Because of this recent activity as compared to other areas of the globe, the Chilean margin offers an inspiring natural laboratory for investigating the complex interactions among the solid earth, the deep ocean, and the biosphere. At the Chilean triple junction, where the South Chile rise (a ridge crest) is being forced under the methane-rich South American continent, an international team of scientists will be exploring for tectonically controlled hydrothermal vents, for seep sites of massive methane release, and for novel “hybrid” systems that may yield hot seeps or cool vents.
    The point is, this area is considered young in geologic terms where this ongoing subduction, along the Peru–Chile Trench, of the Nazca Plate under the South American Plate, which was largely responsible for the Andean orogeny, is seen as a vital laboratory today. Using recently published geophysical, seismological, sedimentological and bio-geochemical data, along with additionally, unpublished data such as reflection seismic profiles, swath bathymetry and observations on biota that allow further insights into the evolution of this continental platform are integrated into this current study.
    In might be of interest to know that “Scientists have long been trying to understand how the Andes and other broad, high-elevation mountain ranges were formed.” It is also interesting to know that new research by Carmala Garzione, a professor of earth and environmental sciences at the University of Rochester, and colleagues have now shed light on the mystery” (“Taking the Pulse of Mountain Formation in the Andes,” Phys.Org, Science X Network, University of Rochester, April 21, 2014).
Evidence suggests that the Altiplano rose in pulses—speedy for geologic phenomena—through the dripping of dense rock called eclogite from the lower crust, buoying the land above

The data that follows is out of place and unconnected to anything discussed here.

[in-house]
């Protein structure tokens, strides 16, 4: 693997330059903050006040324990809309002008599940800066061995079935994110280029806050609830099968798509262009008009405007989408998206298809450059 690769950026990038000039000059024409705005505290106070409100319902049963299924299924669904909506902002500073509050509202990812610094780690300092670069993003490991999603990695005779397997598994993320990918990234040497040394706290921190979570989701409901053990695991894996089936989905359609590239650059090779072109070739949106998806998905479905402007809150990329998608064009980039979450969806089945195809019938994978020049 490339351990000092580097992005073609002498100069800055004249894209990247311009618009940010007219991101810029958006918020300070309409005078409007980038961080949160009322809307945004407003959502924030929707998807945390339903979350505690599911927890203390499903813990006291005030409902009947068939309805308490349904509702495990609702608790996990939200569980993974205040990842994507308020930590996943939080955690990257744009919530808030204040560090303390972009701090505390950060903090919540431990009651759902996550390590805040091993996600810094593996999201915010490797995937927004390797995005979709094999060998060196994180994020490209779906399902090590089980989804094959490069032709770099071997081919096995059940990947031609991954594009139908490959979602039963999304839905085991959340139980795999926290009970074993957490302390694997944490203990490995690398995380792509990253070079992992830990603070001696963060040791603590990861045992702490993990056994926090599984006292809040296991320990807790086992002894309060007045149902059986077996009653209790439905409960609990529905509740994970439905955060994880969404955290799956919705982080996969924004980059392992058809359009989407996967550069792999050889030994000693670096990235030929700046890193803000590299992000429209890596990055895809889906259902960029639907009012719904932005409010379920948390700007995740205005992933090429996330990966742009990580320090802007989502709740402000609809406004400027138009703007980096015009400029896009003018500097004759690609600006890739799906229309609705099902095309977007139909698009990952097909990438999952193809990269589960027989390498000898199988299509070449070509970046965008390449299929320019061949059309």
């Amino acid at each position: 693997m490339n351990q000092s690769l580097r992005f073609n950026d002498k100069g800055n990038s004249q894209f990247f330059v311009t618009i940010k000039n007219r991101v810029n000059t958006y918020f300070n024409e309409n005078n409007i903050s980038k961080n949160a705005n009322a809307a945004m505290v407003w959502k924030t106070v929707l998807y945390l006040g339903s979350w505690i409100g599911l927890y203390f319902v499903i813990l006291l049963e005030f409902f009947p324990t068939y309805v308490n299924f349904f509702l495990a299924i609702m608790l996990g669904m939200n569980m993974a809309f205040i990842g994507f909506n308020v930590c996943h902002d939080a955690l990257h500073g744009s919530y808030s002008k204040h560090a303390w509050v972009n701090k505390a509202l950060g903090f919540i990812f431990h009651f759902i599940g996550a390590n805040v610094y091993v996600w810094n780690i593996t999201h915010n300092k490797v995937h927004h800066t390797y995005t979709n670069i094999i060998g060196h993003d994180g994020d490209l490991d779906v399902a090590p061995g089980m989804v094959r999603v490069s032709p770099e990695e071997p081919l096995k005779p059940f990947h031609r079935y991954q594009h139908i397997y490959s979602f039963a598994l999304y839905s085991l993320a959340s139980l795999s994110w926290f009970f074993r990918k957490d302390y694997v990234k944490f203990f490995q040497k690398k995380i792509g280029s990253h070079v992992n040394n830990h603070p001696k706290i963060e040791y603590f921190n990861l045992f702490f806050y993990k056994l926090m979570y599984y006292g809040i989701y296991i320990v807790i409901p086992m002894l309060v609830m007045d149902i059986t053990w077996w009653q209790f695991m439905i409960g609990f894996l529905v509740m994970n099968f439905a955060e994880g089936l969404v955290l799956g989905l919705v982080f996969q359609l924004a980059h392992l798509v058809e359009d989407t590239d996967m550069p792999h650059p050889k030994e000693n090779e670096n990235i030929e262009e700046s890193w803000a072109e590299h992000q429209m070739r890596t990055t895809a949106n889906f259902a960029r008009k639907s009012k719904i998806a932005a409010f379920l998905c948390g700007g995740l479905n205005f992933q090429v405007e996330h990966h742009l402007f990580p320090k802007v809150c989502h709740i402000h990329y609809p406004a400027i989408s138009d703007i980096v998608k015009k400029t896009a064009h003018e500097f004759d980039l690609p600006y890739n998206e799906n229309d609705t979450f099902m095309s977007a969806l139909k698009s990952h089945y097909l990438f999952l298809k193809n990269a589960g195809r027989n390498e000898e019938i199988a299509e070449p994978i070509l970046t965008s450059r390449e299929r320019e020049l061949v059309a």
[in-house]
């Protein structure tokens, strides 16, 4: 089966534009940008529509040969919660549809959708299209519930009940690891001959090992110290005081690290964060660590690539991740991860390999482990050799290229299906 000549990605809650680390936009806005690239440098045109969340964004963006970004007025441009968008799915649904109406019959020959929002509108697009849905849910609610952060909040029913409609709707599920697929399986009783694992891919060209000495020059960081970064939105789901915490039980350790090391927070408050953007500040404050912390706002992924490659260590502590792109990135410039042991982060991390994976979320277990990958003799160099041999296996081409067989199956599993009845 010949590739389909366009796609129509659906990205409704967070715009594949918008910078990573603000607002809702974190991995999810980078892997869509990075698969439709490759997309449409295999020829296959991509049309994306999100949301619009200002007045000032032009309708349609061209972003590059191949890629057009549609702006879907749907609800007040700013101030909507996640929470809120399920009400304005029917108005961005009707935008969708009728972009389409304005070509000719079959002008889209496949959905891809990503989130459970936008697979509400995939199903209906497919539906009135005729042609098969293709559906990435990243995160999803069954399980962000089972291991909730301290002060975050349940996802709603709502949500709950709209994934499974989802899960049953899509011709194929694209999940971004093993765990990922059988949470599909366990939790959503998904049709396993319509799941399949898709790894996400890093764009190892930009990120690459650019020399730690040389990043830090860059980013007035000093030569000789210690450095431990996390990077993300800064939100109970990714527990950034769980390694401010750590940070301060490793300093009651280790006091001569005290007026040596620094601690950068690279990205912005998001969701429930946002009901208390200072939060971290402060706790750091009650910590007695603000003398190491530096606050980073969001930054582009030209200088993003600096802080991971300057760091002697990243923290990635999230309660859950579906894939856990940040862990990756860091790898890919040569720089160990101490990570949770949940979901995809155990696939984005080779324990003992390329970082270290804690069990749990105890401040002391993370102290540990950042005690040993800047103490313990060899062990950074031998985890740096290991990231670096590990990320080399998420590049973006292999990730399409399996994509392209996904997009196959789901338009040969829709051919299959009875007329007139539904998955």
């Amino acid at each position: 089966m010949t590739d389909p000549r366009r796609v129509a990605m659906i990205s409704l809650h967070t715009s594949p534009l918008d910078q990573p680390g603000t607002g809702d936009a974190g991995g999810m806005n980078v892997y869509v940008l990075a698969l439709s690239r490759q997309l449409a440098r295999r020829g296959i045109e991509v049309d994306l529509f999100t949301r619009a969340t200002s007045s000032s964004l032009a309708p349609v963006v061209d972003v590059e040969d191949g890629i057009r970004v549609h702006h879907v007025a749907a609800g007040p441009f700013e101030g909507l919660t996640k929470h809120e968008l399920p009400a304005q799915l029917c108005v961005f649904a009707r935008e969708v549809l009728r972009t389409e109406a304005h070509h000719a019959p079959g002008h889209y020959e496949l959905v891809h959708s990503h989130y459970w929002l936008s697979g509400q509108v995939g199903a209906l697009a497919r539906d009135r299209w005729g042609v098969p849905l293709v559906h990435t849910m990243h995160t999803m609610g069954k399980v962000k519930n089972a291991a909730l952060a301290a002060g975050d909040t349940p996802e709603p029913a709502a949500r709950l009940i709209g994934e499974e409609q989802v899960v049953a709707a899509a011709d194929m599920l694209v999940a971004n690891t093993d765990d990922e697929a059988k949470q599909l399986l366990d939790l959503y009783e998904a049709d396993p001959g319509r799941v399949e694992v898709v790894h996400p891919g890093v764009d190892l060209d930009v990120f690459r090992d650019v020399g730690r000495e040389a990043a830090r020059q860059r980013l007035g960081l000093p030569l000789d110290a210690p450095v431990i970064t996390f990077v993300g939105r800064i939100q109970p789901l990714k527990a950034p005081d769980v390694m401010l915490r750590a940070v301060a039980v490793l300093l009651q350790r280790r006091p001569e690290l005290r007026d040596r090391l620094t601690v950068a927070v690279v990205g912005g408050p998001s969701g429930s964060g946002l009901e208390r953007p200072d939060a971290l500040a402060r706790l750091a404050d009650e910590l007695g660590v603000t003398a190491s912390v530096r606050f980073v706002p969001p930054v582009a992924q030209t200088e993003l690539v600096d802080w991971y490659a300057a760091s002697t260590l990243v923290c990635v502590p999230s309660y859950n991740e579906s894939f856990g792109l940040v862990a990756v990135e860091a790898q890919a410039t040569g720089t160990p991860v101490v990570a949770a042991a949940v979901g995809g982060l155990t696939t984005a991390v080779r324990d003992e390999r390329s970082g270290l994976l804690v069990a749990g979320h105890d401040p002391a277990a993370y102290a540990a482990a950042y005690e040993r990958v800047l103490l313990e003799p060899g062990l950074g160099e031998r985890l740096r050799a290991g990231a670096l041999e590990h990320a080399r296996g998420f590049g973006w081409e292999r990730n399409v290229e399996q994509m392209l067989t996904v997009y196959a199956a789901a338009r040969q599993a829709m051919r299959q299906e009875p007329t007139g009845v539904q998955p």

In fact, rather than mountains taking eons of time to rise through a steady expansion of cold and dense rocks dropping into the asthenosphere from the lithosphere as previously believed by geologists, Garzione’s research and tests have shown that this happens in spurts. As relatively cold and dense rocks push from the lithosphere into the deeper asthenosphere, a “blob” of the high-density rocks form, which acts as an anchor to the lithosphere and crust above. Finally, the “blob” detaches and drips or drops into the deep Earth, causing the overlying lithosphere to “bounce upward,” rising suddenly, pushing the above land upward, elevating the hill or mountain above.
    Thus, mountains do not rise evenly over eons of time, but shoot upward in infrequent spurts. Consequently, As recent studies have shown, the Andes Mountains are far younger than geologists had previously thought, and in geologic times, sprang upward quite quickly in these “growth spurts,” based on Carmala Garzione, professor of earth and environmental sciences at the University of Rochester, studies she and her team performed, which was funded by the National Science Foundation (“Andes Mountains formed by ‘Growth Spurts’,” Newscenter, University Communications, Rochester, NY, April 21, 2014).
(See the next post, “How Could the Continent of South America Have Been an Island During Nephite Times? – Part II,” for a continuation of the mountain building in South America, and results of new scientific studies and findings, as well as the continuation of the two questions raised by a reader)


  1. If one accepts the possibility that the Book of Mormon statements that the Nephites actually were on an “Isle of the sea” are not explained away, then what area in the Americas is the most likely candidate for such an island?

    The great lakes area? No. Not unless one re-defines the word river to also mean sea. Somewhere in Mesoamerica? No again. But maybe a bit more likely.

    The area that is most likely to have been an “Isle of the sea” before the time of Christ is the Andes, with little honest competition.

    1. "...but we have been led to a better land, for the Lord has made the sea our path, and we are upon an ISLE OF THE SEA." --2 Nephi 10:20 (Jacob speaking)

      "and thus the land of Nephi and the land of Zarahemla were nearly SURROUNDED BY WATER, there being a small neck of land between the land northward and the land southward." --Alma 22:32

      "And it came to pass that they did multiply and spread, and did go forth from the land southward to the land northward, and did spread insomuch that they began to cover the face of the whole earth, from the sea SOUTH to the sea NORTH , from the sea WEST to the sea EAST." --Hel 3:8